July 19, 2016
I kept crossing path with Artec 3D at difference tech conferences, even though I didn’t realize it. In a number of engineering and design software shows, I noticed the company’s Shapify booth, beckoning attendees to get scanned in 3D. If you happen to like the result, you can order a 3D avatar from the Shapify site. So I did, and in a week duly received my own Kenneth Wong action figure.
One week later, I received a note from Artec 3D’s PR agency: Would I like to examine the company’s technology myself? So, on a sunny day made for locomotive travel, I jumped on the Southbound Caltrain toward Palo Alto, where Artec 3D keeps a branch office.
Artec 3D’s latest handheld scanner, the Space Spider, is shaped like an iron you might use to smooth a wrinkled shirt. (Check out this Black & Decker model D2030 for comparison.) Just like an iron, it too takes some time to warm up. In the case of the Space Spider, it takes three minutes—a huge improvement over the previous generation, the Spider, which takes roughly 40 mins before it’s ready to scan.
Anna Galdina, Artec 3D’s sales manager for North America, explained, “The warmup is necessary if you need precision and accuracy [0.05 mm]. But if you’re using the scanner to capture an object’s rough shape, you can start using it right away.”
The form factor, which mimics a standard iron, has certain advantages. The flat surface at the bottom houses the blue LED beam projectors. The curved handle offers a firm grip with a single hand, leaving the other hand free. The scanner, like many others in the same class, must be attached to a reasonably powerful PC to operate. For easy scanning of small objects, it’s best to position it on the rotating stand that comes with the scanner. Therefore, having one free hand to spin the stand or move the mouse as you scan is an important consideration.
The scanner sends its scan data to Artec 3D’s post-processing software Artec Studio. The latest version, Artec Studio 11, comes with an autopilot mode, which makes mesh-model creation easy enough for beginners and novices. The autopilot tackles two potential hiccups in the workflow: It can automatically detect and remove the base surface (wherever your target happens to be resting). It also lets you manually erase the noise (tiny surfaces and polygons accidentally captured as you’re scanning your target).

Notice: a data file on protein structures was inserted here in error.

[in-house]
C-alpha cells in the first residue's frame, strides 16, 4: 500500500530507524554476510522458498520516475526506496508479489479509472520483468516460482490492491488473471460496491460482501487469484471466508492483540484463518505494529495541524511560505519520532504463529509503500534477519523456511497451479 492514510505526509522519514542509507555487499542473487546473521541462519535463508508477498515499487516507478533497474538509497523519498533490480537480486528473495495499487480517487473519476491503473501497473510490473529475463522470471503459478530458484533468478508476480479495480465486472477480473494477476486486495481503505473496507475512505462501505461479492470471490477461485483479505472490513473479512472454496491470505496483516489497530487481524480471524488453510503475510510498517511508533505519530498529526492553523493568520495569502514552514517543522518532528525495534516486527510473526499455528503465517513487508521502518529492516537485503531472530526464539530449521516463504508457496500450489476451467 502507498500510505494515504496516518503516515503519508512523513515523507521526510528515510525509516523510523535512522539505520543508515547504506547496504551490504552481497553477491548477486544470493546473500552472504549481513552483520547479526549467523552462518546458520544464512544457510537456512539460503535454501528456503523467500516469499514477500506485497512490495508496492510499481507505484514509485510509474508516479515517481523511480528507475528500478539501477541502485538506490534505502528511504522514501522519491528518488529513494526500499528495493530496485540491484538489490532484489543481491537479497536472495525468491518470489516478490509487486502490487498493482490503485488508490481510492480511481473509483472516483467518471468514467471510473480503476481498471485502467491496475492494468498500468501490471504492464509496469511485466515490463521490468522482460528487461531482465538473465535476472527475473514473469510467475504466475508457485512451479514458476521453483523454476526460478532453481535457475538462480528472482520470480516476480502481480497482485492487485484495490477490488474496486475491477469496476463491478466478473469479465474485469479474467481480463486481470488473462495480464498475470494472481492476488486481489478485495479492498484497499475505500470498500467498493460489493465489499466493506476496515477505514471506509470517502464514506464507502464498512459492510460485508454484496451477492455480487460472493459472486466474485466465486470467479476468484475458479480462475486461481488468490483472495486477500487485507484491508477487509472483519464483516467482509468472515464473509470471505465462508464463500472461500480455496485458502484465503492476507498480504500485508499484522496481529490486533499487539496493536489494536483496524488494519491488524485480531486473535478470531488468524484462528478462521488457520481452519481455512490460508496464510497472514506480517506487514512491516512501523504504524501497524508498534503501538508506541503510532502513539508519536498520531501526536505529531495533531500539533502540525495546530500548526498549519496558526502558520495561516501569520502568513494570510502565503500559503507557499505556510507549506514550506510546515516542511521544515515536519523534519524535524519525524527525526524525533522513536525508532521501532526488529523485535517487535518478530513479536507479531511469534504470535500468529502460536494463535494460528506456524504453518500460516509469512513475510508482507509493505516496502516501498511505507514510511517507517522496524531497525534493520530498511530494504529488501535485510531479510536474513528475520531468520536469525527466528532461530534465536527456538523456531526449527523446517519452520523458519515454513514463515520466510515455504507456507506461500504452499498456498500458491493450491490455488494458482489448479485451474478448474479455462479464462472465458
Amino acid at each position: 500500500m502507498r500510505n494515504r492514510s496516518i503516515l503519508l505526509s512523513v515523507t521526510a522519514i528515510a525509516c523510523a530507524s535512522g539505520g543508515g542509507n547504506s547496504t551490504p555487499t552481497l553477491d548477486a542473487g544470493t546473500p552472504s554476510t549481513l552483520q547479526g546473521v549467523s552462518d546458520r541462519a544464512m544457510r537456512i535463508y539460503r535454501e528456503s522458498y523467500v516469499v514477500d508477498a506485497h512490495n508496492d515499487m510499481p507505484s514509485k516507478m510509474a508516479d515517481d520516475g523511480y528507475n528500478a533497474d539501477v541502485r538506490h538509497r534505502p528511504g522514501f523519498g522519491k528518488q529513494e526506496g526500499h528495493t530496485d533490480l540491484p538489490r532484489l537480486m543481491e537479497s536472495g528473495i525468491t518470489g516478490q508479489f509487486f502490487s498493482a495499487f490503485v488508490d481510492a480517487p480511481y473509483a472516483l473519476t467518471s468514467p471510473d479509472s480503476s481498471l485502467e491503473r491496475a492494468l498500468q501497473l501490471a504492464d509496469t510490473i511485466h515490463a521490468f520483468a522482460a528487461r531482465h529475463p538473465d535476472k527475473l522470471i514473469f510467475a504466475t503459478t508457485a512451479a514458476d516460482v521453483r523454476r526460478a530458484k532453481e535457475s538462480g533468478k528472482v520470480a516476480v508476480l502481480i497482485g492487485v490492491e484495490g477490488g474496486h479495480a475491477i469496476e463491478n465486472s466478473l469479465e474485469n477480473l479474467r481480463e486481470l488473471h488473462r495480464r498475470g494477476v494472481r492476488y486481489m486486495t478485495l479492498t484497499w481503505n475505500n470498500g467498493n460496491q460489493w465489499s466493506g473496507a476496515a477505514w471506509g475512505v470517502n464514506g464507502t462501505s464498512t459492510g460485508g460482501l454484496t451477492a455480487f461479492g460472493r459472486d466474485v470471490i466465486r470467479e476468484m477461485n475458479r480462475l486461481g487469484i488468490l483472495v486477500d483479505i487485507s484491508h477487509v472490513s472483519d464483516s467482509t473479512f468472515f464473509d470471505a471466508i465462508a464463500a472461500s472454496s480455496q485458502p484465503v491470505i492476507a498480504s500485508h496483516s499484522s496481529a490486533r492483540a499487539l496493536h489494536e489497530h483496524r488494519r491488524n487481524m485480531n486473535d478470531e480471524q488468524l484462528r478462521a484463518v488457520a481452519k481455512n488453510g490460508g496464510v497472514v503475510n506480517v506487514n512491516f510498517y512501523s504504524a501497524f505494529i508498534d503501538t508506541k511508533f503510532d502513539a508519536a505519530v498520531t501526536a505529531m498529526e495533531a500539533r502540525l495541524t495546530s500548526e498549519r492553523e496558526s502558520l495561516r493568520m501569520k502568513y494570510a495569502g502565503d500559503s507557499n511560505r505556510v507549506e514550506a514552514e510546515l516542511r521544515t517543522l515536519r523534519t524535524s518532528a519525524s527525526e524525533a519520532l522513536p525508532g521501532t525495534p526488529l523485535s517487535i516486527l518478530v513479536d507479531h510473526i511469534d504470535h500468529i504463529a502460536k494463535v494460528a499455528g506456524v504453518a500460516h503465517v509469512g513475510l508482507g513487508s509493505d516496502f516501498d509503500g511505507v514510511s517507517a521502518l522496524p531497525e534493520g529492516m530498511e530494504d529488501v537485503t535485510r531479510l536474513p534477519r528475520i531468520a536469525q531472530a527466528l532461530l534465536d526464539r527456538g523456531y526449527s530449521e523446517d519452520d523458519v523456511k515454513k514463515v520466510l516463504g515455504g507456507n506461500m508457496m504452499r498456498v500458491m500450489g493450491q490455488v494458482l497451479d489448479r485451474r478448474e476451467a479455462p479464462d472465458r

The software is GPU-accelerated, for both NVIDIA and AMD hardware. It makes a difference in the speed with which the software can align the scan data from different scan sessions and generate the mesh model.
The scanner captures not just the target’s shape but also it’s colors. Therefore, the resulting model is texture-mapped for realism. It has also some features to automatically patch holes or gaps in the geometry. But bear in mind that the software must use nearby geometry as samples to figure out the best surface to use in its patching operations. Therefore, the results could be unpredictable if nearby geometry doesn’t offer sufficient data. The software comes with some Photoshop-like tools for appearance control, so you can adjust the contrast or brightness of the textured model.
Artec Studio 11 has a comparison feature, which lets you compare a scan to another digital 3D model. You can set up the degree of deviation you’d like to see between the two. And you can view the differences in surfaces and contours in a color-coded mode. The tool is useful for those seeking to ensure what is manufactured or made matches what was submitted to production in CAD.
The Space Spider has good tracking—the ability to recognize and maintain focus on the contour of the target object. Handheld scanners with poor tracking often have trouble staying locked onto the target. Having to abort and restart scans due to lost tracking could be a hassle.
Handheld 3D scanners work best with small or midsize still objects (like vases or tabletop sculptures) that can easily rest on a flat surface. With larger objects (like motorcycles, museum statues, or humans), the operator needs to walk around the target to scan, and the target would have to remain still for the duration of the scan. A setup like Artec 3D’s Shapify booth, which uses rotating walls with scanners that go around the target, is more effective for larger objects.
Since the scanner needs to be powered by a PC, operating it outdoor (where an outlet is not easily available) or operating it while walking around is less than ideal. The Space Spider—or any other handheld 3D scanner, for that matter—could see a much wider use and more diverse applications if it were designed to run from its own built-in power source, with its own memory for scan data storage and transfer.
At $27,600, the Space Spider is a lot more expensive than a Black & Decker iron, but perhaps a reasonable investment for professional service providers who need to routinely digitize real-world objects. Older models Spider and Eva are priced $22,600 and $19,800, respectively.